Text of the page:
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HindustanTimes Wed,01 Oct 2014

When it comes to adoption, girls most preferred in Haryana

Rajesh Moudgil, Hindustan Times  Chandigarh, February 05, 2012
First Published: 18:33 IST(5/2/2012) | Last Updated: 01:20 IST(6/2/2012)

It is a state with the lowest child sex ratio in the country. But a girl is the preferred child for adoption. This week two Italian couples adopted Pari and Aditi, both five-year-old girls, from the Haryana State Council for Child Welfare.

Council officials say more and more people - from Haryana as well as abroad - are choosing to adopt girls from the state.

The number of girls adopted from Haryana has gone up from five in 2001 to 22 last year, council adoption officer Poonam Sood said.

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In contrast, only two boys were adopted last year, she said. http://www.hindustantimes.com/Images/HTEditImages/Images/06-02-12-metro9.jpg

The council, a non-governmental organisation, is headquartered at Chandigarh, with the Haryana governor as its chairman and the chief minister as its vice-chairman. Though there's another, smaller organisation that facilitates adoption in the state, effectively all adoptions are carried out by the Haryana State Council for Child Welfare.  Agreeing that fewer people abandoned male infants, she, however, said that the waiting lists for girls and boys showed more takers for the former.   

"We, as of today, have 32 girl and eight boy infants in our orphanage against the waiting list of 52 couples seeking girl child and about 30 couples for boys," she said, adding that waiting list for the girl child had never been so high. Since the council was set up in 1981, 154 girls have been adopted within Haryana, Sood said. The corresponding figure for boys is 83.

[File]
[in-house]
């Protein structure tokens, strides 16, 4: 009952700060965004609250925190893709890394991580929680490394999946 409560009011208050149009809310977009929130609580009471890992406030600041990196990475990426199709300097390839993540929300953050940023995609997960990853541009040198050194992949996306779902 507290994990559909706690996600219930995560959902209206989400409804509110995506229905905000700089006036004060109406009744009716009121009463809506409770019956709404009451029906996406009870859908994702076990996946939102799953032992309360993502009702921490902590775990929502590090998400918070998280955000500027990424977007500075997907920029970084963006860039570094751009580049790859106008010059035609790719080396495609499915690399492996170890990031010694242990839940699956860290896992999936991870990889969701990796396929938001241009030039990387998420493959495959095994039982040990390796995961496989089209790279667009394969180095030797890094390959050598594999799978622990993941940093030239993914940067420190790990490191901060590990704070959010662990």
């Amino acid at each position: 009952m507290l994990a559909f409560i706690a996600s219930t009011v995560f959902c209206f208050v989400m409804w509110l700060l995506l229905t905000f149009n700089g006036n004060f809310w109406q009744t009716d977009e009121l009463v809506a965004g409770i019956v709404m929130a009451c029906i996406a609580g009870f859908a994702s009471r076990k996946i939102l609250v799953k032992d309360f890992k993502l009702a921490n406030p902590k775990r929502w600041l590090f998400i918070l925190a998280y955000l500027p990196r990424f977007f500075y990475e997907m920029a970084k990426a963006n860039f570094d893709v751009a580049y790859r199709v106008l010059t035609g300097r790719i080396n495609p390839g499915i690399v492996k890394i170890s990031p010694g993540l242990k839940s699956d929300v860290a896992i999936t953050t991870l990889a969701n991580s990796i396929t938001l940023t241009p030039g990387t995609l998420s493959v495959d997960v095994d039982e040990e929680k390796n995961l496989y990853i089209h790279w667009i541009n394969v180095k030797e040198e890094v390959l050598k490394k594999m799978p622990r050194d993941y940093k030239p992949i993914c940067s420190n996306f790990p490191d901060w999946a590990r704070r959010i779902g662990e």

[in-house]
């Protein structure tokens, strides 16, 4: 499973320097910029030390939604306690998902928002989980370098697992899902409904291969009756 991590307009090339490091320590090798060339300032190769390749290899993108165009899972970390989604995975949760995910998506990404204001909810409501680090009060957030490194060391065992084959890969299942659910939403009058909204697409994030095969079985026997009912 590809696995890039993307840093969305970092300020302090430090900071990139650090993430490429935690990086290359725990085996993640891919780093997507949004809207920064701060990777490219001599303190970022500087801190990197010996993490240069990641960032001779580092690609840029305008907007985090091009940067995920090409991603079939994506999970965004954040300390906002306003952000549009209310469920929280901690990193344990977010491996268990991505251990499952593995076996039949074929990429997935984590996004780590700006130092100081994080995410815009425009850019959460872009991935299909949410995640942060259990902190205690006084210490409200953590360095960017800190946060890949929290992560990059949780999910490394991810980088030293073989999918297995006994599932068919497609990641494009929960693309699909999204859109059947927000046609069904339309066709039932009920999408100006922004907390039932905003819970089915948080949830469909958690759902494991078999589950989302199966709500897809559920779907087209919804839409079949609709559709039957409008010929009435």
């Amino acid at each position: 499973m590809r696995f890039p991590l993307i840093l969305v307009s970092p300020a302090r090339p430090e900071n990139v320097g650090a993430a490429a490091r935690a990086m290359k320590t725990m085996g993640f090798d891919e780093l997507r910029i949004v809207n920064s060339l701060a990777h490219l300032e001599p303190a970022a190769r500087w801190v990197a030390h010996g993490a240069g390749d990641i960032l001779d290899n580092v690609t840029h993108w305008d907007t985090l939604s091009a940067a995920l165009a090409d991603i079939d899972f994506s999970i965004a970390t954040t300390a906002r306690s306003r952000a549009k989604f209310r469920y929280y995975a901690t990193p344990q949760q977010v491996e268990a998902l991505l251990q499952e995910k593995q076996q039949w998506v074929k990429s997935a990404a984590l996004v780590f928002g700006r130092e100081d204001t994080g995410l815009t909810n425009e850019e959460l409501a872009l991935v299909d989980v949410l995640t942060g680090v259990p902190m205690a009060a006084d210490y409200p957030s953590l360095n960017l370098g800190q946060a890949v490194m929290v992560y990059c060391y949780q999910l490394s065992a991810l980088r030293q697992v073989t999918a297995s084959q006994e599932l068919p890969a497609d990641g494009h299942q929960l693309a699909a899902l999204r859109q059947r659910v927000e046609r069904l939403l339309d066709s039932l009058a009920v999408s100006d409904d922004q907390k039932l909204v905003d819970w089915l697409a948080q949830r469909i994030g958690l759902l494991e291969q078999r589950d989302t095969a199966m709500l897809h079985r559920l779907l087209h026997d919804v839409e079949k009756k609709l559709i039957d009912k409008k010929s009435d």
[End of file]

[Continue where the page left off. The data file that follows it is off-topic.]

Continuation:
Counting the latest adoption of girls by Mauro Bettin and Antonella Copetti and Locatelli Alessandro Marcello and Lomardini Donatella, 76 girls have been adopted by foreigners or NRIs. For boys, the figure is a dozen. The trend of more girls being adopted has also got a boost because of the Juvenile Justice, Care and Protection Act, 2011, which is flexible.

A delicate process
"When we get infants abandoned by their parents left in very serious condition, we not only strive to get them cured and bring up them, but tell them when they learn to talk that their parents are away and would take them back soon," said Sood.

On being approached by any family, the council examines the family's need for adoption and in case it is genuine, begins to steadily acclimatise the child and the family by showing the child their photos, names and other details. "Since the adoption process is governed by the parliamentary act, we follow up the adoption with the help of central and state authorities till the child completely owns up the family."

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